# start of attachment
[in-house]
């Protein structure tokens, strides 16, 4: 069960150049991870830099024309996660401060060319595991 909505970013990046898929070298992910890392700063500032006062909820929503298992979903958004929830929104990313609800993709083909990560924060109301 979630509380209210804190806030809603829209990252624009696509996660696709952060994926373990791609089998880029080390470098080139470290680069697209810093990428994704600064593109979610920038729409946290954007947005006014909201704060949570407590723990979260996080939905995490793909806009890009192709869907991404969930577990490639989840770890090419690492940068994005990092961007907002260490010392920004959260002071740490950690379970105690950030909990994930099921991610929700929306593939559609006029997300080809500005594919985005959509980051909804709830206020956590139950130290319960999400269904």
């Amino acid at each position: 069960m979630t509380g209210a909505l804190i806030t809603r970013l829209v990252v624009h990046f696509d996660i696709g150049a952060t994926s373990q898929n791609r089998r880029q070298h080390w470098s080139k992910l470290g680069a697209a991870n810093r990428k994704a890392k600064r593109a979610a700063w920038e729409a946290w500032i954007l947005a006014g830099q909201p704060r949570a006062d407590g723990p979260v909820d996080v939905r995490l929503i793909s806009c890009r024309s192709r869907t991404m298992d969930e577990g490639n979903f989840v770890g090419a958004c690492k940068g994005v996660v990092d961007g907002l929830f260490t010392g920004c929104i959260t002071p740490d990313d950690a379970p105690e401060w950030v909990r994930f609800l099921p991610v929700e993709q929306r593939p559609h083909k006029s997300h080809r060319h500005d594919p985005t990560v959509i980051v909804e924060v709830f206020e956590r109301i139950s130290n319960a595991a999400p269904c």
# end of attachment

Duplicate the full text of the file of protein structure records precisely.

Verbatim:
[in-house]
């Protein structure tokens, strides 16, 4: 069960150049991870830099024309996660401060060319595991 909505970013990046898929070298992910890392700063500032006062909820929503298992979903958004929830929104990313609800993709083909990560924060109301 979630509380209210804190806030809603829209990252624009696509996660696709952060994926373990791609089998880029080390470098080139470290680069697209810093990428994704600064593109979610920038729409946290954007947005006014909201704060949570407590723990979260996080939905995490793909806009890009192709869907991404969930577990490639989840770890090419690492940068994005990092961007907002260490010392920004959260002071740490950690379970105690950030909990994930099921991610929700929306593939559609006029997300080809500005594919985005959509980051909804709830206020956590139950130290319960999400269904």
């Amino acid at each position: 069960m979630t509380g209210a909505l804190i806030t809603r970013l829209v990252v624009h990046f696509d996660i696709g150049a952060t994926s373990q898929n791609r089998r880029q070298h080390w470098s080139k992910l470290g680069a697209a991870n810093r990428k994704a890392k600064r593109a979610a700063w920038e729409a946290w500032i954007l947005a006014g830099q909201p704060r949570a006062d407590g723990p979260v909820d996080v939905r995490l929503i793909s806009c890009r024309s192709r869907t991404m298992d969930e577990g490639n979903f989840v770890g090419a958004c690492k940068g994005v996660v990092d961007g907002l929830f260490t010392g920004c929104i959260t002071p740490d990313d950690a379970p105690e401060w950030v909990r994930f609800l099921p991610v929700e993709q929306r593939p559609h083909k006029s997300h080809r060319h500005d594919p985005t990560v959509i980051v909804e924060v709830f206020e956590r109301i139950s130290n319960a595991a999400p269904c």